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  1. #26
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    Hey, can you post example code of all of the classes you are talking about?

    -matt

  2. #27
    SitePoint Wizard DougBTX's Avatar
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    It isn't all that complicated. The code for a basic Reporter is straight from the PHP.net docs, and the Writer just looks after adding all the text into a string. I'm going to expand the Writer class so that I can send it "real" XML fragments. My app is still in development, so I've not needed caching, though it should be easy enough to add to either the Reporter or the Writer class.

    Usage
    PHP Code:
    $Writer = new Writer;
    $Writer.writeObject($Page);
    $Writer.run(new Reporter); 
    In my application, there is a $State object passed to the Reporter constructor which tells it which template to use. XSL can include other XSL files in the XSL itself, so you don't need to worry about things like that in the PHP code.

    Writer
    PHP Code:
    class Writer {
        
        protected 
    $output;
        
        public function 
    __construct() {
            
    $this->output '';
        }
        
        public function 
    run($Reporter) {
            
            
    $xml  '<root>' $this->output '</root>';
            
            
    $xmlDoc = new DomDocument('1.0');
            
    $xmlDoc->LoadXML($xml);
            
            echo 
    $Reporter->report($xmlDoc);
        }
        
        public function 
    writeString($string) {
            
    $this->output .= $string;
        }
        
        public function 
    writeObject(Writeable $object) {
            
    $object->write($this);
        }

    Reporter

    PHP Code:
    class Reporter {
        
        function 
    report($xml) {
            
    $xsl = new DomDocument;
            
    $xsl->load('template.xsl');
            
            
    $proc = new XSLTProcessor;
            
    $proc->importStyleSheet($xsl);
            
            return 
    $proc->transformToXML($xml);
        }
        

    The advantage of splitting the reporter and the writer, is that I have a second reporter which simply outputs the raw XML for debugging, then I can swap to the "real" reporter when working on the templates themselves.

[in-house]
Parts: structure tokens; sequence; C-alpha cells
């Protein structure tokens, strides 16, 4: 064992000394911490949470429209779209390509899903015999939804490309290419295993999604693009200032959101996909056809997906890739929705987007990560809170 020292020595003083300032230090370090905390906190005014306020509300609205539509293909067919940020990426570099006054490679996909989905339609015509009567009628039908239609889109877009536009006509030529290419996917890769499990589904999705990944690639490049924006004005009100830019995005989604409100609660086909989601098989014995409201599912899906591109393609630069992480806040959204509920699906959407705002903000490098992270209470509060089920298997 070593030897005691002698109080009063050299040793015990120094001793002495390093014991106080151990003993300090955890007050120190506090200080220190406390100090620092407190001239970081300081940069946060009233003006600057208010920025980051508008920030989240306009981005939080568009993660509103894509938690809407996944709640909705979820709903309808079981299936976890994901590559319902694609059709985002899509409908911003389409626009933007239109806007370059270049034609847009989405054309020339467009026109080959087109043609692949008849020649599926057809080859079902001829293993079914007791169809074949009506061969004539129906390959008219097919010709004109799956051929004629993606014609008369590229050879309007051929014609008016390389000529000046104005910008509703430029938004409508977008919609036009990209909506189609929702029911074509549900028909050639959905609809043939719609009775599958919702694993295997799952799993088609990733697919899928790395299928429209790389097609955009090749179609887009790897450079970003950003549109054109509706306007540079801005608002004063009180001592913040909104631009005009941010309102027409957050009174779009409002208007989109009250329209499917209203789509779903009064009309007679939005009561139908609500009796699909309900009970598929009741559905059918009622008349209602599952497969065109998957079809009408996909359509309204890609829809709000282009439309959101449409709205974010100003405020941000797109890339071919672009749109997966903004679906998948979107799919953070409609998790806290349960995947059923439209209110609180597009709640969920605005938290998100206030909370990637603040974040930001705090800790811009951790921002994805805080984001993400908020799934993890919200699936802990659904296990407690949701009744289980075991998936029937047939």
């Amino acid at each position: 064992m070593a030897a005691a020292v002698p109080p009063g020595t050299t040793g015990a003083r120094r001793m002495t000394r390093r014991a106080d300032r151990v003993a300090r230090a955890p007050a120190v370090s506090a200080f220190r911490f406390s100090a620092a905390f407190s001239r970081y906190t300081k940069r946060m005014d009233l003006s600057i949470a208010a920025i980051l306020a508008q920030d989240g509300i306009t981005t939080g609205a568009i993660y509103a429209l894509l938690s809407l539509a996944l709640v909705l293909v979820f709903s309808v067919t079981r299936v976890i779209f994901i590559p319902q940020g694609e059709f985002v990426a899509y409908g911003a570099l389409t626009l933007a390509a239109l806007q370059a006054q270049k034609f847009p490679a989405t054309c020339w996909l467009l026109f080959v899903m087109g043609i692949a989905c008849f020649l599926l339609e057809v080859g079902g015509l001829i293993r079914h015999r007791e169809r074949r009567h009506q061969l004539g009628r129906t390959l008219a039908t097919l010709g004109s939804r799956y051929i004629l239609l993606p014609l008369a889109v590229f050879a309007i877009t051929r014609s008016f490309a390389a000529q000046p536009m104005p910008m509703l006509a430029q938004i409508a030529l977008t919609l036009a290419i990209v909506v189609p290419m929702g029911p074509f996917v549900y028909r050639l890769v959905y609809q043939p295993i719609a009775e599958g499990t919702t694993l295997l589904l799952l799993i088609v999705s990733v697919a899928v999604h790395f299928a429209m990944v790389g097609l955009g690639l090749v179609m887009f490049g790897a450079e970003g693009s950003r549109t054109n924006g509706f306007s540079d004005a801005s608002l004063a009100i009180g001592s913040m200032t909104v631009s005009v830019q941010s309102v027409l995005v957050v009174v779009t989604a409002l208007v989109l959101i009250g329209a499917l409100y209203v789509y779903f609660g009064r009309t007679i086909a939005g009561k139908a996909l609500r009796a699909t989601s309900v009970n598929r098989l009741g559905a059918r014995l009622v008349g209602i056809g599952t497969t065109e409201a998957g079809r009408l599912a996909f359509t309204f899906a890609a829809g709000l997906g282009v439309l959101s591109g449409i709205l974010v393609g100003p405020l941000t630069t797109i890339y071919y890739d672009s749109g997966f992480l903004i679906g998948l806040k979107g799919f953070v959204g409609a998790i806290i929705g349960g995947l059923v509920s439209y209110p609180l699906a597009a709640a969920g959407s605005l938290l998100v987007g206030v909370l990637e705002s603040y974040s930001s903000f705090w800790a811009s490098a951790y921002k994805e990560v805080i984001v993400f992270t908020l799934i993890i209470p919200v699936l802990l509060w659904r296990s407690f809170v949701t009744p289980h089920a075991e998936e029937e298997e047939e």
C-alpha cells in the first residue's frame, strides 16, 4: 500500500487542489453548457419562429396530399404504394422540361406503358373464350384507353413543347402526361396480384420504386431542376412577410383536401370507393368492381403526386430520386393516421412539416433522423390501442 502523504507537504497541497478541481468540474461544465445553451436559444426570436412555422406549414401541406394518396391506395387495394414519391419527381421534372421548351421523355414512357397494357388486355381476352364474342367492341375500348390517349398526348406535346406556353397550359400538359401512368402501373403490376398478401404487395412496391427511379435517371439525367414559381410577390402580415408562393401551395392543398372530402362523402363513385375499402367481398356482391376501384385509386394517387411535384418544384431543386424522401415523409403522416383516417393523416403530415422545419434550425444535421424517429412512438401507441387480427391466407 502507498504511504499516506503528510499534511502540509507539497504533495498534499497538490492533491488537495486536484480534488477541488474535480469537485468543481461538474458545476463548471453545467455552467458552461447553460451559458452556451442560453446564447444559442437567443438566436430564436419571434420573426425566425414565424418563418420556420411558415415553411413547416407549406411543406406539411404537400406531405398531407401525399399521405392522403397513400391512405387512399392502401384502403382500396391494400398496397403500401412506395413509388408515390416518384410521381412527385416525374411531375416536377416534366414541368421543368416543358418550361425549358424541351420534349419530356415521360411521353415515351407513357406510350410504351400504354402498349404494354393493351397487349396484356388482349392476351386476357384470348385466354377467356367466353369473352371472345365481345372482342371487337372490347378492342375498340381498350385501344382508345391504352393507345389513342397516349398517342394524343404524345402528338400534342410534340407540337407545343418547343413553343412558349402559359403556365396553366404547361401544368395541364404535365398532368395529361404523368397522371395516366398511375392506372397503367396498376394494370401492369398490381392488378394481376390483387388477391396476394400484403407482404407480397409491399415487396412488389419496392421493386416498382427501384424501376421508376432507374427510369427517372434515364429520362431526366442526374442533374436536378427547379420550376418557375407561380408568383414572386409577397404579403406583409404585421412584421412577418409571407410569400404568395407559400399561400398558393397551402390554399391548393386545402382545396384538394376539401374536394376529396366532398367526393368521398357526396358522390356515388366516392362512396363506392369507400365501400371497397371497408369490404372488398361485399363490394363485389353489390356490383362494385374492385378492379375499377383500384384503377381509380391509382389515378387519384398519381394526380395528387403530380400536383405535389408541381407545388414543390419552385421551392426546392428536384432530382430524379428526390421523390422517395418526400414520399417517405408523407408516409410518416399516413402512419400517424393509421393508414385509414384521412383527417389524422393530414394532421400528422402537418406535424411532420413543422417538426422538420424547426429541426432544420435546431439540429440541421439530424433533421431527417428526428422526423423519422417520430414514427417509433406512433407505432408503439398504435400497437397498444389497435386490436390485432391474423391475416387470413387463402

(I'm not actually correct calling XSL a templating system, it is a "Transform View" instead of a "Template View". I find the "Transform View" pattern to be the more powerful solution.)

    Douglas
    Hello World

  3. #28
    Anonymous
    SitePoint Community Guest
    I am having a hard time figuring out how to do something like this:

    There will always be a navigation block called "Community" that all users will see. If a user is logged in, I have to show a "Community" navigation block, and a "My Account" navigation block.

    I'm trying to find an efficient way to add navigation blocks.

  4. #29
    tree
    SitePoint Community Guest
    what's wrong with

    <code>
    <?php
    $pv= array(
    'name'=> 'John Doe',
    'email' => 'john@doe.com',
    'password' => 'donottell',
    )
    include('page.tpl.php');


    ?>

    /// this is what page.tpl.php looks like
    <table cellpadding="3" border="0" cellspacing="1">
    <tr>
    <td>Name</td>
    <td><?=$pv['name'];?></td>
    </tr>
    <tr>
    <td>Email</td>
    <td><?=$pv['email'];?></td>
    </tr>
    <tr>
    <td>Password</td>
    <td><?=$pv['password'];?></td>
    </tr>
    </table>




    </code>

  5. #30
    SitePoint Wizard DougBTX's Avatar
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    Quote Originally Posted by DougBTX
    It isn't all that complicated.
    Ha ha, I wrote that!
    Hello World

  6. #31
    SitePoint Member
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    its first time i am here.....
    now days i am looking for some good template engine.

    http://mannan.zabvision.edu.pk

  7. #32
    John Kostaras
    SitePoint Community Guest
    Hi,

    your template is very interesting and useful. However, can it handle urls like this: index.php?param=1 ?

    fetch() method crashes because it expects a file. How to overcome this? Use something like this?

    $param=1;
    $tpl->set_vars($param);

    Thanks for your prompt reply.

    Regards,

    John.

  8. #33
    monitormensch oerdec's Avatar
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    I have one question on the cache time out. In the example file caching.php it is set to 900. What unit is it - seconds, minutes?

    Here´s the code:

    PHP Code:
    $cache_id $file $_SERVER['REQUEST_URI'];
    $tpl = & new CachedTemplate($path$cache_id900); 

  9. #34
    monitormensch oerdec's Avatar